Business focus: Elan Valley Astronomy
As you probably know, the Cambrian Mountains is one of the very best spots in Wales for stargazing. What you might not know is that experts from Elan Valley Astronomy are on hand with specific events throughout the year that’ll teach you exactly what you’re looking at when you gaze heavenward. We spoke to Leslie Fry from Elan Valley Astronomy for more information…
1. How was Elan Valley Astronomy founded?
Some 3 years or so ago, we got in contact with the then Head Ranger, Sorcha Lewis, and in the course of conversation, discovered her desire to have the Elan Valley set up as a “Dark Sky Park”, though she wasn’t sure on the way forward. By luck, I had been the Secretary for the Wessex Astronomical Society, based in Dorset, for some 14 years prior to our “escape to the country”, and knew exactly who to get in contact with and to start the ball rolling. Since that point, we’ve been involved with the Elan on the astronomical side, arranging events/observing sessions etc and even to the stage of taking on and completing the application for International Dark Sky Park status. We started the facebook site as “Elan Valley Astronomy” to simply encourage others to “get out and see for yourself”, and to keep contact with those interested in astronomy in general over the Mid Wales area. We’re delighted so see new people posting photos on the site, discovering for themselves that… “I can do that!!!”
2. Were you lucky enough to get any images of last week’s eclipse?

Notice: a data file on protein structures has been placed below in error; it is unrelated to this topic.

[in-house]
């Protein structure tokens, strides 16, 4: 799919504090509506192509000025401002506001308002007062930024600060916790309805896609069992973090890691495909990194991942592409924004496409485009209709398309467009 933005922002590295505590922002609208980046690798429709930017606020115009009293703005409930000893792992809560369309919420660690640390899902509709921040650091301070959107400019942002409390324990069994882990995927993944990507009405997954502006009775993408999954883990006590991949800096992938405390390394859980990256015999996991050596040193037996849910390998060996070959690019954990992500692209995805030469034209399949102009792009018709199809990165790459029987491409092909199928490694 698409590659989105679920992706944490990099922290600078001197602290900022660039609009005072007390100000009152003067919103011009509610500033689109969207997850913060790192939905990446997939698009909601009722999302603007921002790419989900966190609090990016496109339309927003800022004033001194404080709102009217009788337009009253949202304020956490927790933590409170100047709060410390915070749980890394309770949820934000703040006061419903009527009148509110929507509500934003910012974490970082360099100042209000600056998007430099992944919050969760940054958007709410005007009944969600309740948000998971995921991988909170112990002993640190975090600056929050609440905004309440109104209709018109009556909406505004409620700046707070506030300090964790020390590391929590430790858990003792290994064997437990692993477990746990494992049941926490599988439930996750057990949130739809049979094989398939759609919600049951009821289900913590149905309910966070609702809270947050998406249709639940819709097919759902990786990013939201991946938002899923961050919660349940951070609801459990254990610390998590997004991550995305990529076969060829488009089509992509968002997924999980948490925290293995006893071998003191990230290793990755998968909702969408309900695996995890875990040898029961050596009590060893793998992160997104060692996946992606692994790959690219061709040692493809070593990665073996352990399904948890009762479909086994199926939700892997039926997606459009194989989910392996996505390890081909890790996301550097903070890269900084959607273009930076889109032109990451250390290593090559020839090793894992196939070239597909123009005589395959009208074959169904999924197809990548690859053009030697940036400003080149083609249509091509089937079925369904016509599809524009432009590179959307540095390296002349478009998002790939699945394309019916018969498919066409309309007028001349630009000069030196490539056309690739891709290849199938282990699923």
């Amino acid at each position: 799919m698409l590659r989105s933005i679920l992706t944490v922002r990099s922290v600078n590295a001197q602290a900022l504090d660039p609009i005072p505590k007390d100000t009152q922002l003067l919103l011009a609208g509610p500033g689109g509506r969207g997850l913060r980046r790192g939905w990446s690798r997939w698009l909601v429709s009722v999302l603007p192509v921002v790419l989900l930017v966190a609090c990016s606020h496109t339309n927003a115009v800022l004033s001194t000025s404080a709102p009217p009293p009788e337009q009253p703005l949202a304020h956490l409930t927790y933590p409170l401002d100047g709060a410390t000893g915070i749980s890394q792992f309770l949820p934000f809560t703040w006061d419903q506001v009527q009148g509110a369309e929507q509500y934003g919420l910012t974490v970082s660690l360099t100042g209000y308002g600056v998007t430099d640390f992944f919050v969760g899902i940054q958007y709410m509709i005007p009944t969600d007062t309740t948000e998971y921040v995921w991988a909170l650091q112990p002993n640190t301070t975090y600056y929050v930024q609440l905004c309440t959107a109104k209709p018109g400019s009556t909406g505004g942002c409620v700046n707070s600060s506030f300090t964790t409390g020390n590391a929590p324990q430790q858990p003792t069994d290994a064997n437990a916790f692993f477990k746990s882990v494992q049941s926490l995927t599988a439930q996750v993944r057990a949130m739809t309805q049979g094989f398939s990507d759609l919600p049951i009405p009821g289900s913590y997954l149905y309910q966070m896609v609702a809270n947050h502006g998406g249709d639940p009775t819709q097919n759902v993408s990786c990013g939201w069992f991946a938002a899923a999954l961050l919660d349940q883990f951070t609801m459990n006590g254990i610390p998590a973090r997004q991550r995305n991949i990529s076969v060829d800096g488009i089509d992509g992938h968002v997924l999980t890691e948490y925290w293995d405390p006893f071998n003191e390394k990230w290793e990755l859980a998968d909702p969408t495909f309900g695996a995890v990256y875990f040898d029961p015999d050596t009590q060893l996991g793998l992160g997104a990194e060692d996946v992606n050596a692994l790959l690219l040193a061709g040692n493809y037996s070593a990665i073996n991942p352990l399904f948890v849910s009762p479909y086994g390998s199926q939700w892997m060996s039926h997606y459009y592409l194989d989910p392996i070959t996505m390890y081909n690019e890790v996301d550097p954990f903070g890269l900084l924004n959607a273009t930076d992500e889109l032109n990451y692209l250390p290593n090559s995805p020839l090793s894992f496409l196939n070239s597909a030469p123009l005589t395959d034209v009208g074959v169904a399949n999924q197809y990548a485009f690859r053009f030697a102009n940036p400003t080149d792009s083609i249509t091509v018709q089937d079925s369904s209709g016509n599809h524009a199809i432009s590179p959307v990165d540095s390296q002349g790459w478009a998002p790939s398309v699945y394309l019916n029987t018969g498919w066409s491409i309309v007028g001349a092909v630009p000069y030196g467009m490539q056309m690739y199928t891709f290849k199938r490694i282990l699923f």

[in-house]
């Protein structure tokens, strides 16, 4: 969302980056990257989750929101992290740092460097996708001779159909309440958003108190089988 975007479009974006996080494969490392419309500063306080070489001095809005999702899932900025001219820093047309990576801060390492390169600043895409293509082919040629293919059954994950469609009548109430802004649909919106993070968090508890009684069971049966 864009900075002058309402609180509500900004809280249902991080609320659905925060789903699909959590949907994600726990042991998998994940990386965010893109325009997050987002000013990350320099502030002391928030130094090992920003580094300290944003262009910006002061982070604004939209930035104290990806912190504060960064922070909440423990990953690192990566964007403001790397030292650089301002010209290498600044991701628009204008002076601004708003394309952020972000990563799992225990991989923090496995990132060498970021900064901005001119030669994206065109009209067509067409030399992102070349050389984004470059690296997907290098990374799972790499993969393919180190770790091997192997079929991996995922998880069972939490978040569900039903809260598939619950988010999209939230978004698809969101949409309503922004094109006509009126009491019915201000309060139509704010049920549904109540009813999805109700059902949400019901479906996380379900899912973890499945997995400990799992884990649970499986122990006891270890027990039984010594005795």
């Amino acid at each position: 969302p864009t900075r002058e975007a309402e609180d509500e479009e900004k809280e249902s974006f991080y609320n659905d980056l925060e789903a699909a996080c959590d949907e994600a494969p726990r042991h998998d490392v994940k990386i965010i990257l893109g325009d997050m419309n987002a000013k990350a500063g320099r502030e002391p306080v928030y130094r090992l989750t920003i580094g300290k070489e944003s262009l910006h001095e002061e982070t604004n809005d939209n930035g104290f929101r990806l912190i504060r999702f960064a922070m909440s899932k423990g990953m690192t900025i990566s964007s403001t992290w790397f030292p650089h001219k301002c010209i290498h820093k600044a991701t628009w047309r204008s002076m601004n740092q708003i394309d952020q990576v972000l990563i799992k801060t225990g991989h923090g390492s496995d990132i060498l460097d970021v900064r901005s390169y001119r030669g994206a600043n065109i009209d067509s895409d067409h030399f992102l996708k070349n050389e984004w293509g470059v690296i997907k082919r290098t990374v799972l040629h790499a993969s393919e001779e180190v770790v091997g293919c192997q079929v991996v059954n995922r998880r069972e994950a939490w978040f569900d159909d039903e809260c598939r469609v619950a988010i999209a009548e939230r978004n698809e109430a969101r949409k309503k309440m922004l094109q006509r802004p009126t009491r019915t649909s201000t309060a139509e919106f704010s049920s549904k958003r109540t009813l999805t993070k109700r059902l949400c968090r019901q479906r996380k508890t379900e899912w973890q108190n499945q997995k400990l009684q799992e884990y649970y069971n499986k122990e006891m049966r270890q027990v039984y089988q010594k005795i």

Oh yes!!! We set up a public observing site on the Elan near Banc y Defaid, and had around 20 people turn up and view during the eclipse. We had a couple of telescopes to safely view the Sun direct covered with full aperture Solar filters, and even a small Solar Telescope that views the Sun in Hydrogen Alpha light. This enables you to see the prominences blasting away from the Solar disc, and we were telling the observers that these were the same kind events that caused the Auroral activity of a couple of days previous, which we were also lucky enough to photograph. All attendees seemed to thoroughly enjoy the event and the views through the telescopes, including being able to take photographs with their own cameras using our special filters provided.
3. Do you have any special events coming up?
Next one is a “Moonwatch” on April 28th followed by a Solar Saturday on May 30th. Details of all the forthcoming events will be in the soon to be released Elan Visitors Guide and are posted and advertised on “Elan Valley Astronomy” and the Elan Valley’s own website. We encourage interested parties to keep an eye on these sites since we do sometimes have to change times or event sites at short notice. Such is the nature of astronomy!
4. What makes the Cambrian Mountains unique as a stargazing destination, and where are the best spots?
One of the attached photos shows the light pollution levels across Wales. As you can see, the Cambrian Mountains occupy some of the darkest skies in Wales, and provided you can get away from the major towns and road junctions, your view of the night sky should be excellent. Here in Wales, we are fortunate enough to be able to access skies darker than 90% of the UK population. To our south, the Brecon Beacons are already a recognised Dark Sky Reserve, the Shropshire Hills AONB a Dark Sky Discovery Site, and with the Elan Valley’s application under consideration as we speak, along with Snowdonia National Park also close to completion in their application, we have here possibly, the greatest percentage of protected dark skies measured against land area.